Art d’var: Commentary on Torah through a related work of art. Just as Torah is a framework for Jewish life that must be unpacked and investigated from many angles to understand the depth of its content and applicability to our own lives, so is great art. This series illuminates works of art that help contemporize the ancient text of the Torah.

Bereishit: “The Eve & Adam Project”

First weekly portion in the Book of Genesis
7,235 Hebrew letters

1,931 Hebrew words
146 verses   

As we approach the Jewish New Year, Rosh Hashanah, the Jewish people read Bereishit for the 5,782nd time. The first Torah portion, which literally means “in the beginning,” is the story of the creation. And more specifically, it’s the “first love story”—the story of Adam and Eve.  

As the portion famously goes, God created man on day six before resting on day seven (Shabbat!). “And the man gave names to all the cattle and to the birds of the sky and to all the wild beasts; but for Adam no fitting helper was found…. And God fashioned the rib that He had taken from the man into a woman; and He brought her to the man” (Bereishit, 20-22). God takes the rib from Adam, meaning “man” in Hebrew, to give life to woman, Chava, meaning “life.”  

When I read the words of this story, aiming to remove cultural bias or interpretation, it is a most beautiful set up for humanity, immediately establishing the importance of love, connection and partnership for human beings.   

And yet, when the most common retelling of the story of Adam and Eve, the first love story, is through the popularized image of the snake, woman and apple, we don’t get the full story.   

For thousands of years, most writers and academics have retold the story of Eve eating from the tree and making her into the original femme fatale, the woman who caused the downfall of Adam, man. In this view, Adam was betrayed by Eve, tricked into eating the fruit of the tree by the cunning snake. This version of the story is often told with the underlying assumption that Adam alone would not have eaten the fruit, that he alone was innocent until woman came to be.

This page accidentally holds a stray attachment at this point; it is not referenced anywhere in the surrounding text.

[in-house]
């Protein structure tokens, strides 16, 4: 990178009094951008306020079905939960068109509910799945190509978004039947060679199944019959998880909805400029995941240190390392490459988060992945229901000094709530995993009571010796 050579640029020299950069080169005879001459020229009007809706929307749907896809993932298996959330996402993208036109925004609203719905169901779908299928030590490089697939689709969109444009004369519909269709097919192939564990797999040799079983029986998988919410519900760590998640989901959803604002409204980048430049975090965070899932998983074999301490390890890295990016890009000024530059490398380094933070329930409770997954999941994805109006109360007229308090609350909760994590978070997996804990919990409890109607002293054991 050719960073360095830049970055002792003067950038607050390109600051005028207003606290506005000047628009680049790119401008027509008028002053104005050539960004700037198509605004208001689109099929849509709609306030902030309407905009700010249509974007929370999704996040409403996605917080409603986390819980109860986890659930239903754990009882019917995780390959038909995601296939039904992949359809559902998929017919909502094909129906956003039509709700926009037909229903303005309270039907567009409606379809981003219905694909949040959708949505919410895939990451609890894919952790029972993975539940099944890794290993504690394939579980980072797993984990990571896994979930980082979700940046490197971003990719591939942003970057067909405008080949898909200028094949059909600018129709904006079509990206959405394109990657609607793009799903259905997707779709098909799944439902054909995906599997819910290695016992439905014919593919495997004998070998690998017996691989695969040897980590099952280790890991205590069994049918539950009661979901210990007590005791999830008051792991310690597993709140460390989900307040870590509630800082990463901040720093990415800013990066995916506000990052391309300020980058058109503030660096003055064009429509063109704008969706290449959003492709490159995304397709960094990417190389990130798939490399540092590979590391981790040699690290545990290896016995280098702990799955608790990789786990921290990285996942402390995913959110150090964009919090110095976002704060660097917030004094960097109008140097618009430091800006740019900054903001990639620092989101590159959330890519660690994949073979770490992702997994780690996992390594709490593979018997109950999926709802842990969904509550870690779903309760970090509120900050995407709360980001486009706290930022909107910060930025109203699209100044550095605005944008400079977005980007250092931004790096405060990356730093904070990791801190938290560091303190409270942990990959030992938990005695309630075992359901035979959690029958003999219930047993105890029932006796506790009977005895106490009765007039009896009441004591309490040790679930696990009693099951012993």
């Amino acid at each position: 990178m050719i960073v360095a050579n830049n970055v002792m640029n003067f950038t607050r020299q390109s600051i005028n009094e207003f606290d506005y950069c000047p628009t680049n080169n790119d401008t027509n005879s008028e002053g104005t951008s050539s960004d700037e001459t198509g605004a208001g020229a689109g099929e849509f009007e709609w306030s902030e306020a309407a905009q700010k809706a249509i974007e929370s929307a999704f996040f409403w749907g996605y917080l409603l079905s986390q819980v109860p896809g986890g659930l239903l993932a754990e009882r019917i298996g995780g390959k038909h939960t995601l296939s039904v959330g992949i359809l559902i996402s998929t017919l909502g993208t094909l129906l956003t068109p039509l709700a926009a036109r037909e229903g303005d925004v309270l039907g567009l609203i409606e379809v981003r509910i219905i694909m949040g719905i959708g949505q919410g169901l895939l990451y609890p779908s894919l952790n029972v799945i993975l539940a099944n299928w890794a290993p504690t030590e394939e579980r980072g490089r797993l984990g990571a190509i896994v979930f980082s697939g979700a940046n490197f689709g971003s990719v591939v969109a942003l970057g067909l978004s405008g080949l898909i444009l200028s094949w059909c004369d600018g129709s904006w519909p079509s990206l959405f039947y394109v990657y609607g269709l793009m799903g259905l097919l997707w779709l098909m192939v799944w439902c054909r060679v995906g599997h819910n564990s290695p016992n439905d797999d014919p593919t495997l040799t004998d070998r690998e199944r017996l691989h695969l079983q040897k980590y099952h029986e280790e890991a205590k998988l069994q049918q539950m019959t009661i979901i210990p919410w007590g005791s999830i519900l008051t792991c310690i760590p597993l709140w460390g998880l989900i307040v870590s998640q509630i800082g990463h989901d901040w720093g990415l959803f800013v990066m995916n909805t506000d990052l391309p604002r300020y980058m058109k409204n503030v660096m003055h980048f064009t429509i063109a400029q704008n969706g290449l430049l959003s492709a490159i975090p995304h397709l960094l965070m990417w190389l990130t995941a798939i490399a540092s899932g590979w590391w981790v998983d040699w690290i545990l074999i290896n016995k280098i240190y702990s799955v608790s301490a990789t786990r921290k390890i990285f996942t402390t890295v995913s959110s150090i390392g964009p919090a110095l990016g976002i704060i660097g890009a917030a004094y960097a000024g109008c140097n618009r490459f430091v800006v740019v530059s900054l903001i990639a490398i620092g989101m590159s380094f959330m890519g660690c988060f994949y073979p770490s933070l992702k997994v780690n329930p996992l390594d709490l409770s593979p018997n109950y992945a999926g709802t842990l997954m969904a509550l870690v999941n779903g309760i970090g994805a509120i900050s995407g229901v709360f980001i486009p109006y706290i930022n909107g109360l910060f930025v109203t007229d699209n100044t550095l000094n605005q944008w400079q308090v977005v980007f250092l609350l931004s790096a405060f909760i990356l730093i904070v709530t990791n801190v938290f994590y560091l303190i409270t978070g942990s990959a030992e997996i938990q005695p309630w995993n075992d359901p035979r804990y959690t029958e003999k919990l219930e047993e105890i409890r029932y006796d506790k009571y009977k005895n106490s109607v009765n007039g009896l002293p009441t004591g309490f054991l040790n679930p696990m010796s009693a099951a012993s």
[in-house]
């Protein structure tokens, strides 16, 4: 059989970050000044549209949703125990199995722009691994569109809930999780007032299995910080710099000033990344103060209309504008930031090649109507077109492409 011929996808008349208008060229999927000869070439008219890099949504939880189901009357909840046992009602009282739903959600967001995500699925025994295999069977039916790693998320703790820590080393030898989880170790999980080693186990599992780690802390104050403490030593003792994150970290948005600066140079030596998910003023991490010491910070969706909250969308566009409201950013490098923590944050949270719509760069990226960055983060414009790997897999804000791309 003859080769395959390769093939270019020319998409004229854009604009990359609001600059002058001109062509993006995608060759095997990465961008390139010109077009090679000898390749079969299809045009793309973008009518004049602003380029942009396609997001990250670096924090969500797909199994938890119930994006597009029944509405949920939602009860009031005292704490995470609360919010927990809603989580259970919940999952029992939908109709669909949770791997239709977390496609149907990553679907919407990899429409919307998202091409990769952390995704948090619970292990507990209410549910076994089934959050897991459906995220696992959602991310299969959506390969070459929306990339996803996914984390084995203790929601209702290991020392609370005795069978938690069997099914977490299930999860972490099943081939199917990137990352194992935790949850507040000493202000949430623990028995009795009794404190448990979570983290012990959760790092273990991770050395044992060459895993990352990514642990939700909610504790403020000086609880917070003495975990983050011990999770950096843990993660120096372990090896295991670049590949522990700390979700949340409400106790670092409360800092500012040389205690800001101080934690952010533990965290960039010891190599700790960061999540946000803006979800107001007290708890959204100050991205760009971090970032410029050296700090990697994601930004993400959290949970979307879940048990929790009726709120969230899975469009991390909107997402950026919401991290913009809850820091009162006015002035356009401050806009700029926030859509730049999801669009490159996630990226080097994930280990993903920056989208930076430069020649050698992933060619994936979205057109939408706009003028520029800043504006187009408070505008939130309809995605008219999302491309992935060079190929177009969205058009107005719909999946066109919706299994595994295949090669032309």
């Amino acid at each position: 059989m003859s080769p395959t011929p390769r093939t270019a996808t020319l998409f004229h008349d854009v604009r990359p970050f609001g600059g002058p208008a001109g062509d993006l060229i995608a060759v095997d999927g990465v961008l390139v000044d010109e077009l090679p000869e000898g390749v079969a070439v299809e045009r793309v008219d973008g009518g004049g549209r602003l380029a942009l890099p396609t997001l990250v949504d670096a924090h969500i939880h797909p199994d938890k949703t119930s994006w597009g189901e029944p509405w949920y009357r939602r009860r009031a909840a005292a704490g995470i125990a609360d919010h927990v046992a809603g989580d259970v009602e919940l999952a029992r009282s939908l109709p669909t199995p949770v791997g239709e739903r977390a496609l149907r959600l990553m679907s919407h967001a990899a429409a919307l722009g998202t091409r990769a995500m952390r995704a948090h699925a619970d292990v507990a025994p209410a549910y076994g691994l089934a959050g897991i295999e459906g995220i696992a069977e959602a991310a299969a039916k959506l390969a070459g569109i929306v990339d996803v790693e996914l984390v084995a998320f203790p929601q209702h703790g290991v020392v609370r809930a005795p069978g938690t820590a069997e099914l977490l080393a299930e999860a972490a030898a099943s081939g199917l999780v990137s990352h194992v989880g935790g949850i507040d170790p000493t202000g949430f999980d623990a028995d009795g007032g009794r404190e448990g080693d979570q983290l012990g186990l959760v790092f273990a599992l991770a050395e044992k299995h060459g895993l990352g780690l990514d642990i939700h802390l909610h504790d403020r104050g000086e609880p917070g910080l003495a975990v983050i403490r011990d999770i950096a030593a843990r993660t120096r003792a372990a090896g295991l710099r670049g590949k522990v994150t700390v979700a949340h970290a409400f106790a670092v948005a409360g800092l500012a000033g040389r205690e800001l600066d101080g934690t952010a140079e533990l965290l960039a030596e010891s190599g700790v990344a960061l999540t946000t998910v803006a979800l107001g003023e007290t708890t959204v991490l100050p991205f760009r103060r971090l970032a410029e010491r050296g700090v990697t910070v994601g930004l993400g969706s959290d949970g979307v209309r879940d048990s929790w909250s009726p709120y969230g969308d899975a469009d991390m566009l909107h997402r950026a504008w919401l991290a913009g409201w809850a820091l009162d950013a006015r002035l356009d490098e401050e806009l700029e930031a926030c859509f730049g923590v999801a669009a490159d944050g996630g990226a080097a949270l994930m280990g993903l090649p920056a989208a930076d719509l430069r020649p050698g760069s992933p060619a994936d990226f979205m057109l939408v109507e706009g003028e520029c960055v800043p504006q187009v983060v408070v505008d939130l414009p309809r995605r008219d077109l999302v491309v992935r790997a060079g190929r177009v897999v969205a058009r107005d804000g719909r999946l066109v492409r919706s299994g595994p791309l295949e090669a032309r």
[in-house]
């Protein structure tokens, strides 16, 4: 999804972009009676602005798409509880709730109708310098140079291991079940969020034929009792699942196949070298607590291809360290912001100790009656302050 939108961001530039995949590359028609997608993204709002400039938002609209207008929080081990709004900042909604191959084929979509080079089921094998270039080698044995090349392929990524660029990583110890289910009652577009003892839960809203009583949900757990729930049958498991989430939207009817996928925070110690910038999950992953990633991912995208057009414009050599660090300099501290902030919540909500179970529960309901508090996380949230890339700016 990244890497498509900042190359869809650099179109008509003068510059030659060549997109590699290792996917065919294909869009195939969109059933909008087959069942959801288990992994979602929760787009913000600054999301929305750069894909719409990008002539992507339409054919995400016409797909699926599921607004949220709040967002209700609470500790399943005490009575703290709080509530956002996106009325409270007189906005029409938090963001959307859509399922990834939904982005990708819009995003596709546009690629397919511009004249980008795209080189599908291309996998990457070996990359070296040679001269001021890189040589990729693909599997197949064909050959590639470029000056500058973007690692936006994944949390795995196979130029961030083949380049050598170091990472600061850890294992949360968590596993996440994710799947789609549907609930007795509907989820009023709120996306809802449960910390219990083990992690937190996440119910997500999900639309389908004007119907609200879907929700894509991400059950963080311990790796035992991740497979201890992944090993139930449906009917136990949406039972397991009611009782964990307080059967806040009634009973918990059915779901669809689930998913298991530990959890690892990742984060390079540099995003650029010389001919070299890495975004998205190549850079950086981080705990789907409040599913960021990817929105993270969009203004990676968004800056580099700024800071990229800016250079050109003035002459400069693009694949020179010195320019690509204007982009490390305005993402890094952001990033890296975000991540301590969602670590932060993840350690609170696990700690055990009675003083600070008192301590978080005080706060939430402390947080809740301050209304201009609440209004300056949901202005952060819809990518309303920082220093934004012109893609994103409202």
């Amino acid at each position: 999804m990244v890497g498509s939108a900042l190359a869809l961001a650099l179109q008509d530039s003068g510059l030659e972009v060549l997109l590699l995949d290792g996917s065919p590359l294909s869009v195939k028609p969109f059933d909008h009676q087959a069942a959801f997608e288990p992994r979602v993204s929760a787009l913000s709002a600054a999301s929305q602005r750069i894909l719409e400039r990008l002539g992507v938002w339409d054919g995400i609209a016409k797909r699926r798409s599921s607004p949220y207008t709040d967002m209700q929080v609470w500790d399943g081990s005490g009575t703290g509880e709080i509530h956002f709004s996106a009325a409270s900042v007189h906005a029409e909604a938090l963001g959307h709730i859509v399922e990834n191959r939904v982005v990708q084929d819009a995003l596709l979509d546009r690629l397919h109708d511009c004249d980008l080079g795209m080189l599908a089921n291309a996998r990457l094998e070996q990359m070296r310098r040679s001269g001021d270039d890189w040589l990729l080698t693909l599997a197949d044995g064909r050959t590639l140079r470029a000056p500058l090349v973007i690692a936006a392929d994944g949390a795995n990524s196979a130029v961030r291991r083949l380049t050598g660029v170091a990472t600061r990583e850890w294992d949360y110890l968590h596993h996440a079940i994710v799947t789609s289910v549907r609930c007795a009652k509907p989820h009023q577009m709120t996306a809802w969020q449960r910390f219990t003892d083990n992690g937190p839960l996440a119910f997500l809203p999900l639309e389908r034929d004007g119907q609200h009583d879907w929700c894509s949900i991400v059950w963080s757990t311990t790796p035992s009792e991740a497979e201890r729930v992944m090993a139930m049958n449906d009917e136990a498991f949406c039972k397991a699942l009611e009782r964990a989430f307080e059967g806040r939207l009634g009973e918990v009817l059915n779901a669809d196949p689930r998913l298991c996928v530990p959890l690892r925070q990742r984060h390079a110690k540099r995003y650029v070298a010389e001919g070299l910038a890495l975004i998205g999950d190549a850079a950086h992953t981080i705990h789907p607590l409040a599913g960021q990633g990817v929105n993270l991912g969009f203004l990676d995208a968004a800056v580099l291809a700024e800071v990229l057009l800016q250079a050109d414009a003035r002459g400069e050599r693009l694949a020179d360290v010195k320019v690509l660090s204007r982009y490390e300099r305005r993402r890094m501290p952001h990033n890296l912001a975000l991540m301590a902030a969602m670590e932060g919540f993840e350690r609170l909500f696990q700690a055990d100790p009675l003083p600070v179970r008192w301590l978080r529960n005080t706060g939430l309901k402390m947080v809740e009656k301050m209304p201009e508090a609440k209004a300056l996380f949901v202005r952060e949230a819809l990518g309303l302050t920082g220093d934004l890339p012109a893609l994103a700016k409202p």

As the very first love story, the archetypal example for all future relationships, this underlying gender bias is pretty profound. Because, whether we realize it or not, this love story has informed male/female relationships and power dynamics since the beginning of time.  

Now, speaking to the gender imbalance by focusing on the thousands of years of interpretations that point to Eve as the femme fatal in this story, artists Julia Vogl and Gabriella Willenz have created “The Eve & Adam Project,” an experimental three-part radio play that audibly and metaphorically overlays thousands of years of thought on the story of Adam and Eve.   

“The Eve & Adam Project” brings a fresh perspective to this narrative and our understanding of gender roles as they relate to the story of Adam and Eve.  

The many layers of Adam, Eve and serpent representations in “The Eve & Adam Project” seek to paint a nuanced and pluralistic approach that gives agency in the discourse of gender and intimate relationships. History is littered with progressive, strange and even provocative case studies of gender. This project, moving between various moments in history, intertwines the real and the fiction. It aims, beyond the source text, to unpack the way it is taught, remembered and transferred.

Just as the Talmudic tradition is about debating layers of conversation and debate over the same text and basic concept, “The Eve & Adam Project” feels like a modern Talmudic debate over gender. The depth of this debate and discussion are of particular interest to Julia and Gabriella as so much of life, values and culture these days is distilled down to a series of hashtags on social media, losing the nuance and depth of the debate.

“The Eve & Adam Project” takes us on a journey to understand how humanity and gender identity have been impacted in 5,782 years since this original love story.

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